ZIMBABWE ACCIDENTALLY LEAVES DOOR OPEN FOR CRYPTO. Here’s a recipe for creating a fertile environment for alternative payment systems: outlaw the system everyone is currently using. When the Zimbabwean government made the nutty step of banning digital payments – used for 85% of transactions by individuals, due to severe shortage of cash – it clearly wasn’t trying to promote bitcoin. In forcing people to go to a local bank to redeem funds locked in popular payments apps such as Ecocash, its goal was to protect the embattled Zimbabwean dollar. In a statement, the Reserve Bank of Zimbabwe, said the move was “necessitated by the need to protect consumers on mobile money platforms which have been abused by unscrupulous and unpatriotic individuals and entities to create instability and inefficiencies in the economy.” The thinking is that Ecocash, which enables currency trading, is making it easier for people to dump the local currency. But here’s the thing: Ecocash, which said it suspended cash-in-cash-out functions (presumably because its banking lines will be cut) is still keeping in-app payment facilities open. And it said nothing about stopping its fairly popular service allowing people to buy cryptocurrency. Not surprisingly, since the ban “demand for bitcoin has skyrocketed,” according to African crypto news site, bitcoinke, with “sources claiming bitcoin is now selling at at 18% premium above the market rate.”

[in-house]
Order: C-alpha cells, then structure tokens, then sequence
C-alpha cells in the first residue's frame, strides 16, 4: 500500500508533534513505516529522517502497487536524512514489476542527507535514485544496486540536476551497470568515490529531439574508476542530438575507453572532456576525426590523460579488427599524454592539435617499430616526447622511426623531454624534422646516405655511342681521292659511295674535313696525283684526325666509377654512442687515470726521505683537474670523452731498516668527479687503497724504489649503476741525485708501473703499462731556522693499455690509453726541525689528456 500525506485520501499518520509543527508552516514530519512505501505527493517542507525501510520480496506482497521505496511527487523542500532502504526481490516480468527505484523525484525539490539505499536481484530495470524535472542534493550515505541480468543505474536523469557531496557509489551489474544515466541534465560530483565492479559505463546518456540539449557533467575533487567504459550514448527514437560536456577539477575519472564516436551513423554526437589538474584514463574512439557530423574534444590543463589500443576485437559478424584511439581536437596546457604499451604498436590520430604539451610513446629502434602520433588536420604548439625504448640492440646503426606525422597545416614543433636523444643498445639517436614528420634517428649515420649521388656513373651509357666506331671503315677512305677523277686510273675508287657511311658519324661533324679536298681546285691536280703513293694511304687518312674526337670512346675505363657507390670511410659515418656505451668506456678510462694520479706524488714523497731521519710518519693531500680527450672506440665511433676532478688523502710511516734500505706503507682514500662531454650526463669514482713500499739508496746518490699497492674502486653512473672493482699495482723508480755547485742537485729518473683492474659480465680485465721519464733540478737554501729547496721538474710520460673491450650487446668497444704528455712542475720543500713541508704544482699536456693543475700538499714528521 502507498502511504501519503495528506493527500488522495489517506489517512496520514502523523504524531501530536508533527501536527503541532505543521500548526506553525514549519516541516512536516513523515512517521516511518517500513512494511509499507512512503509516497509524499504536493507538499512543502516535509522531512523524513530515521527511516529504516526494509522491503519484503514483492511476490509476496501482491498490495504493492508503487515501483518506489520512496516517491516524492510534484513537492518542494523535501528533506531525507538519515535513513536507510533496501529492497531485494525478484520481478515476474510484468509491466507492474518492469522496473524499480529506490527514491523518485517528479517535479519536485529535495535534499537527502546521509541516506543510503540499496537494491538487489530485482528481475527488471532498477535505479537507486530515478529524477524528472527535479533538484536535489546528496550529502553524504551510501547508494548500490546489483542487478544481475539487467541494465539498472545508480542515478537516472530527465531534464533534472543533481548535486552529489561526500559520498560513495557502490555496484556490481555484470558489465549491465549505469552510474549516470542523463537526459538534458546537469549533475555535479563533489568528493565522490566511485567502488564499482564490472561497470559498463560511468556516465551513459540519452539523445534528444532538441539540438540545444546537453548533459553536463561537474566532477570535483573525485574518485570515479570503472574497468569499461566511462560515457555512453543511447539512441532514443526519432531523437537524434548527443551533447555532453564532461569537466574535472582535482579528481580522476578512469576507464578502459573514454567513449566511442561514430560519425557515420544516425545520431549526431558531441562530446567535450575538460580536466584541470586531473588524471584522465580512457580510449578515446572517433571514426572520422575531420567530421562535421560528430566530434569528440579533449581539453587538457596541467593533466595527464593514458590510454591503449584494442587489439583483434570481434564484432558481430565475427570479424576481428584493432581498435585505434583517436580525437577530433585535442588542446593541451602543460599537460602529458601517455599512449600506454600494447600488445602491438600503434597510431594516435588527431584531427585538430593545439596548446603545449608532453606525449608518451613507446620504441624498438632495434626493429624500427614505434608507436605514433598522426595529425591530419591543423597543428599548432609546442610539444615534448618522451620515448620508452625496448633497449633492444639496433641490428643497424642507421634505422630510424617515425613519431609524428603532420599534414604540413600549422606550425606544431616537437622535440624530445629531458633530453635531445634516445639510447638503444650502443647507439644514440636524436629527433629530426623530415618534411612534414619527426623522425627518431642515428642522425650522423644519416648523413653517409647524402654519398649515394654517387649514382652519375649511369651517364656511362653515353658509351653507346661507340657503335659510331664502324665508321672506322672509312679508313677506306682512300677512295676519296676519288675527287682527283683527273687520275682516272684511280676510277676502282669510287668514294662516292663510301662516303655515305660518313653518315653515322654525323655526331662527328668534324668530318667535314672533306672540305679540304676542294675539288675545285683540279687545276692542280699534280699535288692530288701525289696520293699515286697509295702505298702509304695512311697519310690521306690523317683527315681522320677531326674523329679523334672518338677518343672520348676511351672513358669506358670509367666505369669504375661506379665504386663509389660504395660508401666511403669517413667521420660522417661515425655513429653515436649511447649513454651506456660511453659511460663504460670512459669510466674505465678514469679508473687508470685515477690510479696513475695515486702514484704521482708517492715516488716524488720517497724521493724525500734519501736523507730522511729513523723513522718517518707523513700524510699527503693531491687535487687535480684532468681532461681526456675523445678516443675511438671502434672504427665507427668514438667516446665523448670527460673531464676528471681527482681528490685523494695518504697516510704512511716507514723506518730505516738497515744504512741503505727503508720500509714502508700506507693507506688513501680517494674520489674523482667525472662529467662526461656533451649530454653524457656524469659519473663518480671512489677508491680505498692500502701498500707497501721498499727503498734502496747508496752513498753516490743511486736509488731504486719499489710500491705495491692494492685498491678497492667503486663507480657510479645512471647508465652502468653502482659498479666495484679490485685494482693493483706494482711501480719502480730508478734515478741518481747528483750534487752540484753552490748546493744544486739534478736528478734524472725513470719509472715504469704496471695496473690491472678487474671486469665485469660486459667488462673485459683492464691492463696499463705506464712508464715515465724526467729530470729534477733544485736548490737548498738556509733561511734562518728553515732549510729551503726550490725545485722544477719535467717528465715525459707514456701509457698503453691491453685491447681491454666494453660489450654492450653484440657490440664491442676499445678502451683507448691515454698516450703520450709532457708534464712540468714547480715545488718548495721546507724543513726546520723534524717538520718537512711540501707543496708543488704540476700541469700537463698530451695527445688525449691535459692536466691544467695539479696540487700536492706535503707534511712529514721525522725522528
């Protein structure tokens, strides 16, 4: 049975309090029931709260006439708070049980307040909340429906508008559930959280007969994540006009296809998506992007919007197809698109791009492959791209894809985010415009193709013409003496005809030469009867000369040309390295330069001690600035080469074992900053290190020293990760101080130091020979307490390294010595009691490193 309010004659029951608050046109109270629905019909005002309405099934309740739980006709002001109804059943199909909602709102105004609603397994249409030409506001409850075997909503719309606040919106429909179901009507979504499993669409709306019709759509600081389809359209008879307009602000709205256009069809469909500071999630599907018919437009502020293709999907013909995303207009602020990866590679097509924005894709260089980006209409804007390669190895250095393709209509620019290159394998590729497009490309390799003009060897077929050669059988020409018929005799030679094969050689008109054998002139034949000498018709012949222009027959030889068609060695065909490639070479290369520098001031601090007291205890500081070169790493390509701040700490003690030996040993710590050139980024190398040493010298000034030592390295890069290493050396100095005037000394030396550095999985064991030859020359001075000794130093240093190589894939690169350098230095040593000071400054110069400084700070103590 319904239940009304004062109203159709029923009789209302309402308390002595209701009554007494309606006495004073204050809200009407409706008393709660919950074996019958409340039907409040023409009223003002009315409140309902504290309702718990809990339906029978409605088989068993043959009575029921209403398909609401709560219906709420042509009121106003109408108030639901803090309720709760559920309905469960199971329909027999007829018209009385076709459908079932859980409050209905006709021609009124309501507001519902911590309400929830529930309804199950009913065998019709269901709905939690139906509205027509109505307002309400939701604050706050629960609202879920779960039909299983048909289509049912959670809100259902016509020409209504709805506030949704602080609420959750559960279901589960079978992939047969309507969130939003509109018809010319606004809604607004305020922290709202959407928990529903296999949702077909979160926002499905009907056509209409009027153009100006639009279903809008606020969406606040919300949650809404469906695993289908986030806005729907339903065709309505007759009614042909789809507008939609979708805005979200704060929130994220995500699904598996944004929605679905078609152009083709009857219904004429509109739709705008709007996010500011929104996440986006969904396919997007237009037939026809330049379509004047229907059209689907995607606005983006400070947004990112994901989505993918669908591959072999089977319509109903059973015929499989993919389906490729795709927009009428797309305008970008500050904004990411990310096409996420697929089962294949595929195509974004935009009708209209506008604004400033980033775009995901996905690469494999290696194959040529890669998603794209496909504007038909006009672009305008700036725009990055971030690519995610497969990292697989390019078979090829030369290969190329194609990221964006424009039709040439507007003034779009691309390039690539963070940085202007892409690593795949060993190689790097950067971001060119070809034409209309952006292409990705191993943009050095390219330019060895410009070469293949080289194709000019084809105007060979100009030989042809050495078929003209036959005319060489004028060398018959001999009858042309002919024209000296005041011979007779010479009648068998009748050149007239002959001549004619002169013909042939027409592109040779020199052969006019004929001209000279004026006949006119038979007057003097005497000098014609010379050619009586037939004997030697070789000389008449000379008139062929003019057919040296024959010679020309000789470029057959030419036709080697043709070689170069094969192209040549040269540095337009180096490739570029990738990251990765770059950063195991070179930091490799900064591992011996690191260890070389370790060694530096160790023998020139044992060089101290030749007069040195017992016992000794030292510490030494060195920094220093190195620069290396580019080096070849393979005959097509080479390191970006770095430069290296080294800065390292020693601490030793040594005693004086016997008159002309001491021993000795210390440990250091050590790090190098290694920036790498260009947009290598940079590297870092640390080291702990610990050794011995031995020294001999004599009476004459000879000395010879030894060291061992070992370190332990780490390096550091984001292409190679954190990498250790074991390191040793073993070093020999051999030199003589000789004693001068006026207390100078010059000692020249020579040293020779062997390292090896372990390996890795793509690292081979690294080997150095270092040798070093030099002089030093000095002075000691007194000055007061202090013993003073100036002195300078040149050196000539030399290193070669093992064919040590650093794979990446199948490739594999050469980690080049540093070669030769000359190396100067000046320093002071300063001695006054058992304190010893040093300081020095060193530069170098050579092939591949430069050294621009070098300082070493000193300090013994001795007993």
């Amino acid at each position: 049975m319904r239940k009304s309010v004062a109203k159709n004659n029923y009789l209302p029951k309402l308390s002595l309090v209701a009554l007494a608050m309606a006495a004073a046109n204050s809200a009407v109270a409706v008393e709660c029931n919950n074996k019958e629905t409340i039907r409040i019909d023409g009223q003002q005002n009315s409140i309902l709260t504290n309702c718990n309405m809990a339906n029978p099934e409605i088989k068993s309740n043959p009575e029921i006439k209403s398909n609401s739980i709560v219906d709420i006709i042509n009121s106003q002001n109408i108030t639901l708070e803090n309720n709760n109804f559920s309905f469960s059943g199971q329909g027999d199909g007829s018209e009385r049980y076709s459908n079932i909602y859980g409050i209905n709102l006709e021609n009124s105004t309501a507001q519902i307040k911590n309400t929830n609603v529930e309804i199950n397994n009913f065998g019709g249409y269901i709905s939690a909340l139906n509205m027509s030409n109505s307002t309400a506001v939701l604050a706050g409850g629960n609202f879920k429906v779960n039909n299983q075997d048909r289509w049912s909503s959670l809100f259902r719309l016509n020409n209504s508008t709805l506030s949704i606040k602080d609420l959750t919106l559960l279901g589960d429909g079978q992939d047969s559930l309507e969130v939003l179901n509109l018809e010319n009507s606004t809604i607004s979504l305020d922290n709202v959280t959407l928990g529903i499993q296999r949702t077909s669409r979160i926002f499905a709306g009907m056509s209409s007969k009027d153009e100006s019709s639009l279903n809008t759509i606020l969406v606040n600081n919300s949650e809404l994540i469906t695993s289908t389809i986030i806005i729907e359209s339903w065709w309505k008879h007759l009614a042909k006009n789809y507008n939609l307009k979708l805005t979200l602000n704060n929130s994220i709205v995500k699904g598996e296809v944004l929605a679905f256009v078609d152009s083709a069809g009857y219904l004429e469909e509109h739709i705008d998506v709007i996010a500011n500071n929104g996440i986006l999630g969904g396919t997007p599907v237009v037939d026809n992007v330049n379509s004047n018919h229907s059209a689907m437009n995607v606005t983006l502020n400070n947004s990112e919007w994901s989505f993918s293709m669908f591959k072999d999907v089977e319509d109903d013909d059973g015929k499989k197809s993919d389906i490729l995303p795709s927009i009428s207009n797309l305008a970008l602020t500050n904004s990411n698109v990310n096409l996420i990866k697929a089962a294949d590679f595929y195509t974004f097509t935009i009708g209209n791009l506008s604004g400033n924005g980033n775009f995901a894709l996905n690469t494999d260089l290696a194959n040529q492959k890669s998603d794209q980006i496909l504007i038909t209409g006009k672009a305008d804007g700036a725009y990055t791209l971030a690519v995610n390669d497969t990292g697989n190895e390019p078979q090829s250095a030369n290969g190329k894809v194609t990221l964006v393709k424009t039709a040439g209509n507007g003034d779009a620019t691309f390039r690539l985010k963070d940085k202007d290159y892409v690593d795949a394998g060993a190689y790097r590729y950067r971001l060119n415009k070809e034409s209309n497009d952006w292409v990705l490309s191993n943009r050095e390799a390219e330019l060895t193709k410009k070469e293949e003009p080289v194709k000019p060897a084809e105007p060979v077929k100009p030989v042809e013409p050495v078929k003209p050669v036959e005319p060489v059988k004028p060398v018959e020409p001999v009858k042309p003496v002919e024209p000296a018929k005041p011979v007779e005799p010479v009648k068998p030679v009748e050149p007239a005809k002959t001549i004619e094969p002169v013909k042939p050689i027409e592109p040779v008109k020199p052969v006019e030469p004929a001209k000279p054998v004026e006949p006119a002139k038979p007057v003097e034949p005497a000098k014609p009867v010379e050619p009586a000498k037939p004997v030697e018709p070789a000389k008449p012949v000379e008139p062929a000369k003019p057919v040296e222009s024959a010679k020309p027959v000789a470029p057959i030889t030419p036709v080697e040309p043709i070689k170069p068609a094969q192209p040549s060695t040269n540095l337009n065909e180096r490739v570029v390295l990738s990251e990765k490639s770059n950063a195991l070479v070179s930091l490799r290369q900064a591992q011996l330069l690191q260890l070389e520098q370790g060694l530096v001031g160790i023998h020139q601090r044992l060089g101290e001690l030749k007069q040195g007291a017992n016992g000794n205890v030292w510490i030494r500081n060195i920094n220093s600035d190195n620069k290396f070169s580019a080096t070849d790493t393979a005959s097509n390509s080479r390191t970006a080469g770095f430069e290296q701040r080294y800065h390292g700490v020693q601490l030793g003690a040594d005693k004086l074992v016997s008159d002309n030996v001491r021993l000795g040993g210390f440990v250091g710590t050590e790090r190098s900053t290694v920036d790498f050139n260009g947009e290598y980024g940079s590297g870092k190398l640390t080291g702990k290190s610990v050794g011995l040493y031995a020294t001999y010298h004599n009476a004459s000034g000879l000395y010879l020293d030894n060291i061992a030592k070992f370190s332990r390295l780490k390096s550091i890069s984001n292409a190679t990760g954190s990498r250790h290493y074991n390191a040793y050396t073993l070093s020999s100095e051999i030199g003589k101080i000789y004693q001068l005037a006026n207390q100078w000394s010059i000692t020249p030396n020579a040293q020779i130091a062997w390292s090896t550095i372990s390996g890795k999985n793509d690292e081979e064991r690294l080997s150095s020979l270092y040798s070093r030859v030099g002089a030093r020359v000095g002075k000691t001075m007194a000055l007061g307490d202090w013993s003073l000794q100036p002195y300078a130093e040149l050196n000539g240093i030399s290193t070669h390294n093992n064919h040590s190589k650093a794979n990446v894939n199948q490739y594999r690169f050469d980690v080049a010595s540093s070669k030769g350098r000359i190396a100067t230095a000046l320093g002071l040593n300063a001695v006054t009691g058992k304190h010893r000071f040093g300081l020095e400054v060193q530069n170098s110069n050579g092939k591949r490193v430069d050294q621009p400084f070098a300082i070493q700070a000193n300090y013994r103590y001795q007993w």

ZIMBABWE ACCIDENTALLY LEAVES DOOR OPEN FOR CRYPTO. Here’s a recipe for creating a fertile environment for alternative payment systems: outlaw the system everyone is currently using. When the Zimbabwean government made the nutty step of banning digital payments – used for 85% of transactions by individuals, due to severe shortage of cash – it clearly wasn’t trying to promote bitcoin. In forcing people to go to a local bank to redeem funds locked in popular payments apps such as Ecocash, its goal was to protect the embattled Zimbabwean dollar. In a statement, the Reserve Bank of Zimbabwe, said the move was “necessitated by the need to protect consumers on mobile money platforms which have been abused by unscrupulous and unpatriotic individuals and entities to create instability and inefficiencies in the economy.” The thinking is that Ecocash, which enables currency trading, is making it easier for people to dump the local currency. But here’s the thing: Ecocash, which said it suspended cash-in-cash-out functions (presumably because its banking lines will be cut) is still keeping in-app payment facilities open. And it said nothing about stopping its fairly popular service allowing people to buy cryptocurrency. Not surprisingly, since the ban “demand for bitcoin has skyrocketed,” according to African crypto news site, bitcoinke, with “sources claiming bitcoin is now selling at at 18% premium above the market rate.”